Sriracha All The Way!

It is, officially, the coolest hot sauce our world has ever known. Its image adorns phone covers, t-shirts, tattoos, bags, art installations, and many memes. A fad that took roots in people’s eating habits and has become an addiction for many of us. Named the 2010 Ingredient of the year by Bon App├ętit. Voted the best tasting hot sauce by Cook’s Illustrated in 2012. Sriracha has an impressive resume. It’s become plenty mainstream now, and is no longer some closely guarded secret recipe. Many homemade Sriracha recipes can be found on the internet, and in fact, I did try a Paleo version from the Nom Nom Paleo blog, which turned out pretty well. It’s the lazy woman’s homemade Sriracha, and I got it nearly right after a couple of trials, and different combinations of peppers. Since you can only consume so much Sriracha as a dipping sauce, it was inevitable that soon enough, chefs will start experimenting with the sauce in many dishes. In fact, one has been hearing about Sriracha weeks, and the recent Sriracha Festival at Koh, at Intercontinental Mumbai, follows up on the Sriracha madness with a swanky new Sriracha inspired menu.

Since this was a by invite tasting, we could sample most of the key offerings on the menu, and were pretty impressed with some obvious and some not so obvious innovations. Among the Small Plates, the vegetarian Kanom Je Sriracha (Basil flavoured cabbage, carrots, long beans and Sriracha in steamed dumpling) and Hun Tun Thord (seasonal vegetables with thai herbs roll, sheet wrapped and fried) deserve a special mention for the perfectly balanced flavours, enhanced by the hot sauce. For meat lovers, there is Phad Pik Kai Sriracha (marinated chicken wings tossed in honey Sriracha sauce), which brings a good name to poultry. Succulent, mildly spicy, with honey bringing in the sweetness, it’s going to be a popular one on this menu. The Hat Yai Yang Koong (marinated prawns flavoured with lemon grass) stands out for the subtle but definitive burst of the lemongrass flavour in your mouth. It’s freshness provides the perfect foil to the hot edge of the sauce. We also sampled the Kunchieng Poo Thord Sriracha (crab meat, spring onion, lemon zest and Sriracha chilli). The jury is still out on this one. While it was pleasant enough, it didn’t really stand out on its own.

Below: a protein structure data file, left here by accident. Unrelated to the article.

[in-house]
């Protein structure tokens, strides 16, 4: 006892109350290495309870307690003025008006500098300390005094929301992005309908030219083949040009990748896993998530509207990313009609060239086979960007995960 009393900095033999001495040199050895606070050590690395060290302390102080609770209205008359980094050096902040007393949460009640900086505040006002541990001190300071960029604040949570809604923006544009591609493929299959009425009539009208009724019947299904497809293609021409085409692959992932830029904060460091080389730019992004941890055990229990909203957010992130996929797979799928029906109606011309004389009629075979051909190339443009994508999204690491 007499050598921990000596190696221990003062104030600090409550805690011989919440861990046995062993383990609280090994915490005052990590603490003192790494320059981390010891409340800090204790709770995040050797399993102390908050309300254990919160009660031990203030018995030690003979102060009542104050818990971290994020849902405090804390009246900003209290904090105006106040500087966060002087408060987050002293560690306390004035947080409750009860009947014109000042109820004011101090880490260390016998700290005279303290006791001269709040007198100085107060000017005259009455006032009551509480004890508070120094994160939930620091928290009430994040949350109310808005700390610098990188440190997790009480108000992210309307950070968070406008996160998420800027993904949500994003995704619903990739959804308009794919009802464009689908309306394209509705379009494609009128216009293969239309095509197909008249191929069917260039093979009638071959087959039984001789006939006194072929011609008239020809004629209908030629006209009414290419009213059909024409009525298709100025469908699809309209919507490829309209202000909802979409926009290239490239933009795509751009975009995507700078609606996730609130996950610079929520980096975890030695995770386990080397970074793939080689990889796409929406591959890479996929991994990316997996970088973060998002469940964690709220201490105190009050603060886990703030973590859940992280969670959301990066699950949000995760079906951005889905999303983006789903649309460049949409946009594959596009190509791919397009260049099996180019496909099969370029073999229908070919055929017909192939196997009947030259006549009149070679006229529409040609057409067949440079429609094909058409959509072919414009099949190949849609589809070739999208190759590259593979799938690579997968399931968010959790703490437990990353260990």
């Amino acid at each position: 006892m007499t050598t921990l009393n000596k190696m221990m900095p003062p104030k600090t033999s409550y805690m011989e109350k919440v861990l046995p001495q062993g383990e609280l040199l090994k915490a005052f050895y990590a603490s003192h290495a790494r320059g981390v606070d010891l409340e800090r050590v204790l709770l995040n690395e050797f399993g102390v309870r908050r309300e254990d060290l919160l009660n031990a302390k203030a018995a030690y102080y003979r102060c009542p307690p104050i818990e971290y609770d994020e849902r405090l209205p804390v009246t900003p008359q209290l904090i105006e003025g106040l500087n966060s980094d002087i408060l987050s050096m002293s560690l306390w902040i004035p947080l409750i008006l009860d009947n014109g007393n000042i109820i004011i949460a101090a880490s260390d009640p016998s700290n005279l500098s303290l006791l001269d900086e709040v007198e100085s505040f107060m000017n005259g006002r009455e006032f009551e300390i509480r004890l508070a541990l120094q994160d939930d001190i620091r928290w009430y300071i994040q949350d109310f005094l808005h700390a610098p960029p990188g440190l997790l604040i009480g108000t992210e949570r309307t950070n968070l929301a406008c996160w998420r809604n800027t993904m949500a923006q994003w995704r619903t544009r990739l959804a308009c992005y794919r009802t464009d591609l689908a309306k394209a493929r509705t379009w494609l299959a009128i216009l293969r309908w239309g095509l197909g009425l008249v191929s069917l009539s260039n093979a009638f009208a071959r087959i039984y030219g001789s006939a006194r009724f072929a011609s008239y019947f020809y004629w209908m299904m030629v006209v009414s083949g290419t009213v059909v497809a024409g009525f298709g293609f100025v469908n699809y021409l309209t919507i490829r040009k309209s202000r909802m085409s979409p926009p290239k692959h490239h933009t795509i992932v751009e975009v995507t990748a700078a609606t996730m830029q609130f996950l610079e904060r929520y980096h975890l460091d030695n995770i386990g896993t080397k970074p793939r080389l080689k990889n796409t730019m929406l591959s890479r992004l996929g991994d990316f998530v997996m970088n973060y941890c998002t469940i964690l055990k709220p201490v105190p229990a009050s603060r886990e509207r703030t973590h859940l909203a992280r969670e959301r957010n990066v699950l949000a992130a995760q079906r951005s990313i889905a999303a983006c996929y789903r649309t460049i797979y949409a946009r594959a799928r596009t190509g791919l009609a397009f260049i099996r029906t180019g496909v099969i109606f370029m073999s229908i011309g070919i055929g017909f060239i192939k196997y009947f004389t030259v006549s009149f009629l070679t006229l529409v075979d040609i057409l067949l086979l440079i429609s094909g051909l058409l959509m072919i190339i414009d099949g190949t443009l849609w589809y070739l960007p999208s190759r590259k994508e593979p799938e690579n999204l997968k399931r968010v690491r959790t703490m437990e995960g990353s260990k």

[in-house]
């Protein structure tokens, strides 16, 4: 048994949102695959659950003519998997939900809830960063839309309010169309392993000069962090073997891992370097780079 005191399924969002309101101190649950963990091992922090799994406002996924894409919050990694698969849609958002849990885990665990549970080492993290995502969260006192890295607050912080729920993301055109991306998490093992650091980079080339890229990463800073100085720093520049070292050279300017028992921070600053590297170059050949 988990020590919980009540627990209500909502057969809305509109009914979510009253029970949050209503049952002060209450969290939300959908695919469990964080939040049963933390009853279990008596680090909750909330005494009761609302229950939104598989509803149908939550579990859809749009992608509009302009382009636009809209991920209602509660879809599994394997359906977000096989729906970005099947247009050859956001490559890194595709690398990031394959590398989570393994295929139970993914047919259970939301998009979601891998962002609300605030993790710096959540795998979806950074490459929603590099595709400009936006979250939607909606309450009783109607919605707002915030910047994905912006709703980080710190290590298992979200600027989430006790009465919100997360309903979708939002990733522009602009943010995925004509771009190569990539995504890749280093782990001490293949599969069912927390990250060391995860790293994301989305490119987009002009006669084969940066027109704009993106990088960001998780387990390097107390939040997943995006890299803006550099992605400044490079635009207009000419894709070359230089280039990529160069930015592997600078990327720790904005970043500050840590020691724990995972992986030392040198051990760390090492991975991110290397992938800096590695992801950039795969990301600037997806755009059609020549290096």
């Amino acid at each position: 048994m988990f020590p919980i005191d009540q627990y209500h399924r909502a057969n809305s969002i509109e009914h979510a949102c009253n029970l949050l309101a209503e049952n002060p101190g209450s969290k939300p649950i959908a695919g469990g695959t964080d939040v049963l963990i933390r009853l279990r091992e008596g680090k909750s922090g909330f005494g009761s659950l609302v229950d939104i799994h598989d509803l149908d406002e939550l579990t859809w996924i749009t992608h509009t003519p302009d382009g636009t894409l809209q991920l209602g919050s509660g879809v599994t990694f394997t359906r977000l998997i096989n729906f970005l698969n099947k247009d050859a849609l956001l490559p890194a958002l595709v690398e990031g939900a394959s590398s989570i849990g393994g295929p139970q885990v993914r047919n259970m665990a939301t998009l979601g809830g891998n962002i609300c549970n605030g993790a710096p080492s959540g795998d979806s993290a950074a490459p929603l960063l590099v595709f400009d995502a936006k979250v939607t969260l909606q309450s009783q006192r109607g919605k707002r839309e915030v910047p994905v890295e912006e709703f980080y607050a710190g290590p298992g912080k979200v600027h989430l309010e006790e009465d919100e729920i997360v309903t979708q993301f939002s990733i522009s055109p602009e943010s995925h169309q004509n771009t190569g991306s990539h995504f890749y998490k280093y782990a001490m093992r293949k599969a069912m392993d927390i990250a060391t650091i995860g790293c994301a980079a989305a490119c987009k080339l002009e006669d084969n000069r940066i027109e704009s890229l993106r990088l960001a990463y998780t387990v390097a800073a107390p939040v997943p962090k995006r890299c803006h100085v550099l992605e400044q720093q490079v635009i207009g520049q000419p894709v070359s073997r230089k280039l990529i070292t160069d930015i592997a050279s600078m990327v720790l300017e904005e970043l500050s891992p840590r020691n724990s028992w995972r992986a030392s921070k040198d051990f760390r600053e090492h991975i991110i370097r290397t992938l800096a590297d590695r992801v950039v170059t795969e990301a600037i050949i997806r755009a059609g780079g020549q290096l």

In the mains, we had the Kai Phad Prik Sot Sriracha (chicken morsels with lemon grass, shallot and Sriracha), Pia Rad Prik (crispy fillet of fish, served with spicy, tangy basil sauce and onion) and Phad Moo sap Yang Sriracha (Pork ribs, sesame and chilli dust). My personal favourite here will be the fish, with just the right crust that gave way to a juicy core that spoke for the freshness of the fish, heightened by the sauce.

We ended our meal with Kluy Bued Chee (ripe banana simmered in sweetend coconut milk), Ka-nom Mor Gaeng (sweet custard with seasonal and dried fruit) and Takoh (jasmine scented coconut pudding set in cups of fragrant pandan leaf). The Takoh may not be everyone’s cup of pandan, but for those who appreciate the mild, earthy fragrance, this will be a delightful end to the meal. The dense mor Gaeng custard, sweetened with just the right amount of palm sugar, will remind you of the traditional Thai sweets made the old fashioned way.

Overall, the Sriracha Festival will serve to rekindle the flames of the romance this city’s food lovers had with the globally popular hot sauce. It’s on till 7th of September. Post which, you can try making some at home. It is, after all, an engaging and delicious addiction. 

Disclaimer: This review was done on an invitation from the restaurant. However, it is based on the unbiased and objective opinion of the author.


  1. WOW! Thanks for the review…It sounds like a great place..I will try to go before 7th. Honestly I have never tried this kinda food beforee


    1. Oh, then now is the time, Megha! I hope you will enjoy the food too!


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